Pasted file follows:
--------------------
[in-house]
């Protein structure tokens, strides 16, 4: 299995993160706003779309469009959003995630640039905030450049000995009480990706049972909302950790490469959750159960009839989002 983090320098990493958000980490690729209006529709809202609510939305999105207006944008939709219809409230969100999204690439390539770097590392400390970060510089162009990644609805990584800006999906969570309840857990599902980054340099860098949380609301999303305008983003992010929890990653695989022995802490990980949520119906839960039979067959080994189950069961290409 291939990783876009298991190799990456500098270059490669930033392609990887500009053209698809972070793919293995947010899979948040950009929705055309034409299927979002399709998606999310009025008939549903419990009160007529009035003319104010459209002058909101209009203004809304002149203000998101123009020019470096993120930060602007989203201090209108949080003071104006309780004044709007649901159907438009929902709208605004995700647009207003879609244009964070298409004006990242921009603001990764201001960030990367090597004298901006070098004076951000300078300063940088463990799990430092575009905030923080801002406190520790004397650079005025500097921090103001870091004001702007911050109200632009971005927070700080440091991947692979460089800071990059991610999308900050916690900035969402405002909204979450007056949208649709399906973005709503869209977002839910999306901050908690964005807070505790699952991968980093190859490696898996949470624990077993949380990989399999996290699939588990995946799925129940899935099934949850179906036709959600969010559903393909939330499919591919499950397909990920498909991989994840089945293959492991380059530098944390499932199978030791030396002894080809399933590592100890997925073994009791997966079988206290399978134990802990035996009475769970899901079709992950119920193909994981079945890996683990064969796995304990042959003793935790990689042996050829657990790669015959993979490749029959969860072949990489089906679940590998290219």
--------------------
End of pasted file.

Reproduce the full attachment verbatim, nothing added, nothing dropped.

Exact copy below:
[in-house]
């Protein structure tokens, strides 16, 4: 299995993160706003779309469009959003995630640039905030450049000995009480990706049972909302950790490469959750159960009839989002 983090320098990493958000980490690729209006529709809202609510939305999105207006944008939709219809409230969100999204690439390539770097590392400390970060510089162009990644609805990584800006999906969570309840857990599902980054340099860098949380609301999303305008983003992010929890990653695989022995802490990980949520119906839960039979067959080994189950069961290409 291939990783876009298991190799990456500098270059490669930033392609990887500009053209698809972070793919293995947010899979948040950009929705055309034409299927979002399709998606999310009025008939549903419990009160007529009035003319104010459209002058909101209009203004809304002149203000998101123009020019470096993120930060602007989203201090209108949080003071104006309780004044709007649901159907438009929902709208605004995700647009207003879609244009964070298409004006990242921009603001990764201001960030990367090597004298901006070098004076951000300078300063940088463990799990430092575009905030923080801002406190520790004397650079005025500097921090103001870091004001702007911050109200632009971005927070700080440091991947692979460089800071990059991610999308900050916690900035969402405002909204979450007056949208649709399906973005709503869209977002839910999306901050908690964005807070505790699952991968980093190859490696898996949470624990077993949380990989399999996290699939588990995946799925129940899935099934949850179906036709959600969010559903393909939330499919591919499950397909990920498909991989994840089945293959492991380059530098944390499932199978030791030396002894080809399933590592100890997925073994009791997966079988206290399978134990802990035996009475769970899901079709992950119920193909994981079945890996683990064969796995304990042959003793935790990689042996050829657990790669015959993979490749029959969860072949990489089906679940590998290219």